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Earth, Moon, and Planets

, Volume 94, Issue 1–2, pp 13–29 | Cite as

Future Satellite Gravimetry for Geodesy

  • J. FluryEmail author
  • R. Rummel
Article

Abstract

After GRACE and GOCE there will still be need and room for improvement of the knowledge (1) of the static gravity field at spatial scales between 40 km and 100 km, and (2) of the time varying gravity field at scales smaller than 500 km. This is shown based on the analysis of spectral signal power of various gravity field components and on the comparison with current knowledge and expected performance of GRACE and GOCE. Both, accuracy and resolution can be improved by future dedicated gravity satellite missions. For applications in geodesy, the spectral omission error due to the limited spatial resolution of a gravity satellite mission is a limiting factor. The recommended strategy is to extend as far as possible the spatial resolution of future missions, and to improve at the same time the modelling of the very small scale components using terrestrial gravity information and topographic models.We discuss the geodetic needs in improved gravity models in the areas of precise height systems, GNSS levelling, inertial navigation and precise orbit determination. Today global height systems with a 1 cm accuracy are required for sea level and ocean circulation studies. This can be achieved by a future satellite mission with higher spatial resolution in combination with improved local and regional gravity field modelling. A similar strategy could improve the very economic method of determination of physical heights by GNSS levelling from the decimeter to the centimeter level. In inertial vehicle navigation, in particular in sub-marine, aircraft and missile guidance, any improvement of global gravity field models would help to improve reliability and the radius of operation.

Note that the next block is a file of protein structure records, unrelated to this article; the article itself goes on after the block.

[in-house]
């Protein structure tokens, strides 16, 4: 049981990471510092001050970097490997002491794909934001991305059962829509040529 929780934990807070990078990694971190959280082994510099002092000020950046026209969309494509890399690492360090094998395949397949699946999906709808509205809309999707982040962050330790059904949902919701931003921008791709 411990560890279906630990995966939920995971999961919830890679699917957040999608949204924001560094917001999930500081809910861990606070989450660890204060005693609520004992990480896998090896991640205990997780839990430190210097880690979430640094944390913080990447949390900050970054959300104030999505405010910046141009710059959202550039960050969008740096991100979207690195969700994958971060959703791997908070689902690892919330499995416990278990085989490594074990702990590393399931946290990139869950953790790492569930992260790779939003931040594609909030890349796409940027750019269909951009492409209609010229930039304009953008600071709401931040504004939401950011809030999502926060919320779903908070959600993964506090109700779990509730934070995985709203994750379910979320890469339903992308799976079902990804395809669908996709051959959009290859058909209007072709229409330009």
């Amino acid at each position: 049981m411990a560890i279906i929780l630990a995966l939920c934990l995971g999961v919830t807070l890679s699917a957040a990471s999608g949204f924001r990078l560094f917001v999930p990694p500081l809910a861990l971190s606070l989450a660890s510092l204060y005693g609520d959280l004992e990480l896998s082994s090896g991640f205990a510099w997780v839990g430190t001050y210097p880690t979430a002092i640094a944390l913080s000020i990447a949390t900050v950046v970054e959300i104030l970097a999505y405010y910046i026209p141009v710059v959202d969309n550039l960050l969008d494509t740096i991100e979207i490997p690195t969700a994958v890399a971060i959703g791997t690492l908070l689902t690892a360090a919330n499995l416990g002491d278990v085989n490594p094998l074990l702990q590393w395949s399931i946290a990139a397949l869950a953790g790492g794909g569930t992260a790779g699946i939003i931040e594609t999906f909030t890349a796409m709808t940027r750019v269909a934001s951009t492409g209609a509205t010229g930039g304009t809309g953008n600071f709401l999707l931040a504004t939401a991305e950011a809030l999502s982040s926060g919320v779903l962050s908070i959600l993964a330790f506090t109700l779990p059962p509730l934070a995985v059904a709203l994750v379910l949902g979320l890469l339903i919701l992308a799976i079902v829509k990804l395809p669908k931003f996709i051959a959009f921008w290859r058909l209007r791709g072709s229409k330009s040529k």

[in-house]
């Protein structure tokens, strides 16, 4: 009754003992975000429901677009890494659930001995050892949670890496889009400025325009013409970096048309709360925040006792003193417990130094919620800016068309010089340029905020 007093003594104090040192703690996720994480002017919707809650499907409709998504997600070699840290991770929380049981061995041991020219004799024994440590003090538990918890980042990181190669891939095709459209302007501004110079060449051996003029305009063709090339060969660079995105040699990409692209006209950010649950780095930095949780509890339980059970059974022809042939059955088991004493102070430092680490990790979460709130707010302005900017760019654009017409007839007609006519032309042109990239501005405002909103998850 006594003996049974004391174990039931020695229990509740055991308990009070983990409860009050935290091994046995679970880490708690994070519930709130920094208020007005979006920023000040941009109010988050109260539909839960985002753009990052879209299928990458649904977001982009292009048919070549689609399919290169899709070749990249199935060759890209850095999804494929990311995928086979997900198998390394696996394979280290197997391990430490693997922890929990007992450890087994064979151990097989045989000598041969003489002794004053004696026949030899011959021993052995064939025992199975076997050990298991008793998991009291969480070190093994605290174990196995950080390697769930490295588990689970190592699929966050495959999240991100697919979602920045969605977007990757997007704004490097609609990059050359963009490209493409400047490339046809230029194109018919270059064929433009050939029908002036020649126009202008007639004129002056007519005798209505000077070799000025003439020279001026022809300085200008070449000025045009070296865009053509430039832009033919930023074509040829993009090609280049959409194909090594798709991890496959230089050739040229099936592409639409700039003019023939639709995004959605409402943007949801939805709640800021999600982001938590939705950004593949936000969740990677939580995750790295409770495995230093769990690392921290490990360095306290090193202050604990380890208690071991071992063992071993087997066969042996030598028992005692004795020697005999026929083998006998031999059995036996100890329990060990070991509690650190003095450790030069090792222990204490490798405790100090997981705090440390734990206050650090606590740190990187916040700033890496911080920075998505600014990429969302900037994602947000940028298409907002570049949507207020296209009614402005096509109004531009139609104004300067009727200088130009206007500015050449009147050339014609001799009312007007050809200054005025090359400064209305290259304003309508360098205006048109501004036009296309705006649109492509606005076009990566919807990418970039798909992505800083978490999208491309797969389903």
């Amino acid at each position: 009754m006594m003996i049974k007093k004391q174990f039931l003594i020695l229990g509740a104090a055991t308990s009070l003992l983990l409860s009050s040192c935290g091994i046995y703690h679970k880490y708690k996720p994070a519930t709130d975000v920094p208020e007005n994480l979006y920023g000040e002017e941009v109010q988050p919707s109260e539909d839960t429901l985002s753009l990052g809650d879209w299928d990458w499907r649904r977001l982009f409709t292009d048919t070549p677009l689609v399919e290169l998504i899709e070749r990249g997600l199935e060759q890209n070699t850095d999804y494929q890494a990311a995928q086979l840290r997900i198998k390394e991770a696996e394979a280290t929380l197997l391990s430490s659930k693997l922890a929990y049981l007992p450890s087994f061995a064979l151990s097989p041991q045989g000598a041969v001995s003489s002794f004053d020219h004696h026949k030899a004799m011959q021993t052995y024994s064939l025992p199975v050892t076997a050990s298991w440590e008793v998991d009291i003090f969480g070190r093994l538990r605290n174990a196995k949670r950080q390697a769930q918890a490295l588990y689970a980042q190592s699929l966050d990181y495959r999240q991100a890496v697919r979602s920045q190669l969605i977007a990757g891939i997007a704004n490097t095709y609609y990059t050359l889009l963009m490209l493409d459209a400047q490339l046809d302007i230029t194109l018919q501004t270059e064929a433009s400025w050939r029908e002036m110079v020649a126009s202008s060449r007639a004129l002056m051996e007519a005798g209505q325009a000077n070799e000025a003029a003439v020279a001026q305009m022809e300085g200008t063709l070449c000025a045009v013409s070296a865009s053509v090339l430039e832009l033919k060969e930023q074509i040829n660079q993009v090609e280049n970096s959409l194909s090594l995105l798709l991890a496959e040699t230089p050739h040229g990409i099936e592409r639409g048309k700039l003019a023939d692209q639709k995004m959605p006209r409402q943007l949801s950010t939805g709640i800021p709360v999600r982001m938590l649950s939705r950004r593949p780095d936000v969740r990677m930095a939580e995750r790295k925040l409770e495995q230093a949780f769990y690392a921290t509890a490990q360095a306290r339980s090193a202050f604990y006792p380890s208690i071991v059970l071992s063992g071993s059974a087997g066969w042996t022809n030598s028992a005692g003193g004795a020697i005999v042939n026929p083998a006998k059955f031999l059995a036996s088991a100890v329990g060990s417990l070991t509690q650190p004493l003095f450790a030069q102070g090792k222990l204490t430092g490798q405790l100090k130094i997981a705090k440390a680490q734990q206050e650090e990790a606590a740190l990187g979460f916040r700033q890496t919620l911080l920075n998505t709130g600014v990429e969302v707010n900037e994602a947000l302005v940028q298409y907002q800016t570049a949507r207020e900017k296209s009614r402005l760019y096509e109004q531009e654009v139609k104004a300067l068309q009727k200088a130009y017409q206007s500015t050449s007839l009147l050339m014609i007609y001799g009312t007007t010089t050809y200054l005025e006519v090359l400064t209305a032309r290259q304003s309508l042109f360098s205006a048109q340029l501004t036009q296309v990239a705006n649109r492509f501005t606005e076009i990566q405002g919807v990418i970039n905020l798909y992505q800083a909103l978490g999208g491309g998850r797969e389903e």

Keywords

Geodesy gravity field heights GNSS levelling inertial navigation 

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Copyright information

© Springer 2005

Authors and Affiliations

  1. 1.Institut für Astronomische und Physikalische GeodäsieTU MünchenGermany

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